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The more I enjoy a foreign-language film, the more I fear for the possibility of an English-language remake. And I fear greatly for this one. Recommend this Quebec charmer to whomever you like, but please keep Clint Eastwood, Michael Caine and Morgan Freeman away from the rights.
Based on the popular novel Il pleuvait des oiseaux by Canadian writer Jocelyne Saucier, And the Birds Rained Down opens somewhat confusingly on a pair of deaths. In the woods of northern Quebec, Ted (Kenneth Welsh) has decided to end his life. He leaves behind a family of sorts – two fellow elderly semi-hermits who live off the grid with their faithful dogs.
Meanwhile, Steve (Éric Robidoux) has just lost his father, and we see him taking Gertrude (Andrée Lachapelle), an aunt he barely knows, to the funeral. She’s been in a psychiatric institution for years – the film suggests there’s nothing really wrong with her – and confides in Steve that she doesn’t want to go back.
So he takes her to hide out with the hermits, not far from the rundown hotel he manages. And then a rare guest arrives, photographer Rafaëlle (Ève Landry), who is documenting the survivors of a forest fire that ravaged the area decades ago; the affect of its asphyxiating smoke gives the movie its name.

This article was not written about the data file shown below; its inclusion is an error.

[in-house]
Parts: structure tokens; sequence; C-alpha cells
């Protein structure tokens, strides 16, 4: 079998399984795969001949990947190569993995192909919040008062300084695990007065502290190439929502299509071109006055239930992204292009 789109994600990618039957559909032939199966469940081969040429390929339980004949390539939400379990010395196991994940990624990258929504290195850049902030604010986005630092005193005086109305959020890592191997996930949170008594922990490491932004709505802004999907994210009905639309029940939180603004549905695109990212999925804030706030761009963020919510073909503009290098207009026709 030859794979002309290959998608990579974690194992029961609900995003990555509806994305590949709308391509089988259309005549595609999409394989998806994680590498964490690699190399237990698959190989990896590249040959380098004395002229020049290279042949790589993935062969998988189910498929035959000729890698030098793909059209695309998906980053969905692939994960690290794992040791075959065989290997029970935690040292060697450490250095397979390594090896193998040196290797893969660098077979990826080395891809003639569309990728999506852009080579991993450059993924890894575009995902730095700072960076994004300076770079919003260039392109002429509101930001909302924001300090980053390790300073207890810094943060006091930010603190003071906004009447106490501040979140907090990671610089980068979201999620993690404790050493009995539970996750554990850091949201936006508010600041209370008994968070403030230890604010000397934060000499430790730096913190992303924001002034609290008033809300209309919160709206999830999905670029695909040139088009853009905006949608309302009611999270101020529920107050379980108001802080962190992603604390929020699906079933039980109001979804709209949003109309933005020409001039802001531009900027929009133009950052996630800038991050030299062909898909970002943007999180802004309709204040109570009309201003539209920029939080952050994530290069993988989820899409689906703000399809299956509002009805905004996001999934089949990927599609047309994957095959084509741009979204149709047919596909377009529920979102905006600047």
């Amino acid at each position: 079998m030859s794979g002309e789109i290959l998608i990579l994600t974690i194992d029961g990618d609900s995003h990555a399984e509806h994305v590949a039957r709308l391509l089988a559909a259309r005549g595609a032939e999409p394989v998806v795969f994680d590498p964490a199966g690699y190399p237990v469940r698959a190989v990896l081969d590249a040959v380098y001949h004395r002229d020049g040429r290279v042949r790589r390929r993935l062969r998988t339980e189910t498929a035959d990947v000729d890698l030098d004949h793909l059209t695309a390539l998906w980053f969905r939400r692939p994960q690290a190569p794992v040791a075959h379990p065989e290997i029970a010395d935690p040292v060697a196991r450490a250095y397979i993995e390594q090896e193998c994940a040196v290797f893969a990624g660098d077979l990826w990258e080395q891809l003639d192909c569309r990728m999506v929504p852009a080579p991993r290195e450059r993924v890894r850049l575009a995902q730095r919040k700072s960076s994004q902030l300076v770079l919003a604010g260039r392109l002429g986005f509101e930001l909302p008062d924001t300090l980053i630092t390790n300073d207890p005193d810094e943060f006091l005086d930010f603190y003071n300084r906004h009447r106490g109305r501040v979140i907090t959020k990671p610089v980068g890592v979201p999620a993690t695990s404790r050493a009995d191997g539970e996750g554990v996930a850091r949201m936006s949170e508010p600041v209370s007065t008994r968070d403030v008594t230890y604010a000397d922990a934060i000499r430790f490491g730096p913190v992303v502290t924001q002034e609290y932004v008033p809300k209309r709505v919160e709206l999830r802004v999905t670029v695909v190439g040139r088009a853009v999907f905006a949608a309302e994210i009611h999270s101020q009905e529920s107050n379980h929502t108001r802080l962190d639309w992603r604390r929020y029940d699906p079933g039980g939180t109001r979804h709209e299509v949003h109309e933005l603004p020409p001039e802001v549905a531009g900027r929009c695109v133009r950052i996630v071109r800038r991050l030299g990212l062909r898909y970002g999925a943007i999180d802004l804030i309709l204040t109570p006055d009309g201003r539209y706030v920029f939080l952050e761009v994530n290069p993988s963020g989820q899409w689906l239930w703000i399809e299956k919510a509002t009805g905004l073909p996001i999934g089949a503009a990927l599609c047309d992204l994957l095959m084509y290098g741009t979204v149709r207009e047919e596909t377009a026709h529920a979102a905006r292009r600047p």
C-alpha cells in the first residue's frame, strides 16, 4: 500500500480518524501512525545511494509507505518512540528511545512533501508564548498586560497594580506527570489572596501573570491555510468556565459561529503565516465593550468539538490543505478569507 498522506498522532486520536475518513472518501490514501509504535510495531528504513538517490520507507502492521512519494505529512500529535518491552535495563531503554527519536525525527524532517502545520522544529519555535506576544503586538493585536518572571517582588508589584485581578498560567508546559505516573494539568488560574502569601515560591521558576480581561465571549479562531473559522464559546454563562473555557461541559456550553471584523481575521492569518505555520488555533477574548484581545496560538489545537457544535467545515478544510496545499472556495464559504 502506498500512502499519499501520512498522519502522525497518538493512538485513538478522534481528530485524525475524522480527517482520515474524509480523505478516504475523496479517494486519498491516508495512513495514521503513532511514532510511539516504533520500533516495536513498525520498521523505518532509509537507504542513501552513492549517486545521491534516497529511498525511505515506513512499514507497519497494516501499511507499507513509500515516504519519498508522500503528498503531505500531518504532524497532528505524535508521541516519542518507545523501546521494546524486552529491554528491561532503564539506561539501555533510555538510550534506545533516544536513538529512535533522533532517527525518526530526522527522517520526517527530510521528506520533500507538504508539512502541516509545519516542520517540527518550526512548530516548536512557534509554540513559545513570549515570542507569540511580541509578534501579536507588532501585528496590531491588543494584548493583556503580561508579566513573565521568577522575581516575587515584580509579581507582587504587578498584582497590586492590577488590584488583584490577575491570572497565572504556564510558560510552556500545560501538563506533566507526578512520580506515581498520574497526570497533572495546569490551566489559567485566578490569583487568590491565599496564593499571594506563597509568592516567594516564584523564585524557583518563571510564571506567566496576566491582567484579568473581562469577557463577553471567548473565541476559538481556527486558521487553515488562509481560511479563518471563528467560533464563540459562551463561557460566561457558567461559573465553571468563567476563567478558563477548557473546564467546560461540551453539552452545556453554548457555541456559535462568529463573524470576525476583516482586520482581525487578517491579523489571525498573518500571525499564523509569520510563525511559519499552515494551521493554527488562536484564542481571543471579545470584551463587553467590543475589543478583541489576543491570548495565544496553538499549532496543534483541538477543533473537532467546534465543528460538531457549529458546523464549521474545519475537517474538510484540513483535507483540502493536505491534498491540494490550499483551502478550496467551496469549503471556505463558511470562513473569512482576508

Writer/director Louise Archambault is known for her sympathetic protagonists – see 2005’s Familia or the 2013 festival charmer Gabrielle – and this one is no exception. The love and understanding that exists among some of the characters and blossoms between others never feels forced or inevitable; rather, it’s as haphazard and organic as the woodsy setting, which is beautifully captured by cinematographer Mathieu Laverdière.
The film’s turn-of-the-decade release date is appropriate, since the story shifts between glancing backward and ahead. The old men in the woods all have pasts that haunt them to various degrees – it’s instructive that one of them has named his beloved dog Drink – but we watch as several of the characters grapple with the idea of experiencing future happiness.
It’s a bittersweet tale, the mood perhaps best summed up by one of Rafaëlle’s subjects, talking about the effects of the ancient conflagration that sundered families and singed romances. “It’s not fire that haunts us,” she says. “It’s love.”
And the Birds Rained Down opens Jan. 10 in Vancouver, and Jan. 24 in Toronto.
Copyright Postmedia Network Inc., 2020